Anderson Valley Winegrowers Association Trade Tasting: San Francisco 2013

 View of Anderson Valley from Lazy Creek Vineyards - Photo Courtesy Anderson Valley Winegrowers Association

View of Anderson Valley from Lazy Creek Vineyards - Photo Courtesy Anderson Valley Winegrowers Association

On November 20th we were offered the opportunity to attend the first showing of Anderson Valley wines at San Francisco's Fort Mason Center.  The event was hosted by the Anderson Valley Winegrowers Association (AVWA).  Founded in 1983 the AVWA is a non-profit group whose mission is to promote the grapes and wines of the Anderson Valley AVA.


Anderson Valley seems remote because it is remote.  As the crow flies Anderson Valley is roughly two and a half hours north of San Francisco and once you exit the 101 freeway in Cloverdale onto state route 128 get ready for the beautiful bucolic scenery.  You won't see any billboards, strip malls, seven elevens or fast food chains until you get back to Highway 101 or when you reach Fort Bragg off the coast on Highway 1.  The twenty-eight mile serpentine roadway running from Cloverdale to Booneville is a motorcycle and sports car enthusiast dream.  The town of Booneville, population 1,035 is located in the center of the valley.  Booneville is the hub of Anderson Valley and is where most of the activity and population rest.  In the past the main source of commerce for the valley was logging, but that industry has all but vanished.  The valley's main industries are now all centered around agriculture ( apples, beer, wine and marijuana ).  As of the 2010 census the total vineyard bearing acres in Anderson Valley was 2,244 with Pinot Noir at 1,453 acres being roughly 65% of that total.  Consider for a little perspective that Napa County has eighteen times as much area under vine with 43,500 vineyard bearing acres.  In Anderson Valley Chardonnay planted is at  500 acres and Gewurztraminer accounts for 85 acres.  As one could surmise Pinot Noir plantings are on the rise and interestingly Chardonnay and Gewurztraminer are two varietals that are on the decline in Anderson Valley.  The valley is ten miles from the Pacific Ocean and is about a half to one and a half miles wide and fifteen miles long.  At 30 degrees latitude it's one of the coolest places to grow grapes in California with an average annual temperature of about 53 degrees fahrenheit.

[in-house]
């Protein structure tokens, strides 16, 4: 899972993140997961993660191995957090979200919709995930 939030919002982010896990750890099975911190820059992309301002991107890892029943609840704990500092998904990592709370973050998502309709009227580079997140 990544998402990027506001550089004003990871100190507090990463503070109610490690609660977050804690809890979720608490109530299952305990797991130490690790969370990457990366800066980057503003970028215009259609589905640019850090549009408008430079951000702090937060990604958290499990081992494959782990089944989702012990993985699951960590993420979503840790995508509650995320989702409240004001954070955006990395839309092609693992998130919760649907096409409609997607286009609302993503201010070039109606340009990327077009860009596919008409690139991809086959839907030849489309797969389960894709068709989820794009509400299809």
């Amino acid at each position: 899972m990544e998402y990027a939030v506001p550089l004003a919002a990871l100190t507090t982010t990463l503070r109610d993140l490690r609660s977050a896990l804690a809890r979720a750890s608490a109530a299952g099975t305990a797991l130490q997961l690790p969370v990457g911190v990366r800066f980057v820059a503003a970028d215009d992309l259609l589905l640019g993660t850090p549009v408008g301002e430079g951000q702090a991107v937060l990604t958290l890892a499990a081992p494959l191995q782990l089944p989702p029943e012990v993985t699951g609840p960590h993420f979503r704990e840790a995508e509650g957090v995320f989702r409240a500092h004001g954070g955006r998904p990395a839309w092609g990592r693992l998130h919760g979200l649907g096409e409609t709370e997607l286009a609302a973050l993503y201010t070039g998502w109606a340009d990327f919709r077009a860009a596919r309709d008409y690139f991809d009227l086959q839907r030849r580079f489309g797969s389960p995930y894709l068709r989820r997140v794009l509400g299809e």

We'd like to thank Janis MacDonald who serves as the Executive Director for the AVWA and Meg Murray for inviting us to this wonderful event and for their warm and ingratiating welcome when we arrived.  AVWA also host the International Alsace Varietal Festival in February and the Anderson Valley Pinot Noir Festival in May. 


A majority of the wineries on hand produce wine in the hundreds not thousands of cases making these wines more challenging to find.  You won't come across them at a big discounter in the market place.  Several producers only offer their products via a mailing list which means you'll have to sign up and wait for an opening before you can buy their wines.  Also due to its remoteness some vintners source their grapes from within Anderson Valley but have their winemaking facilities set up in more urban areas.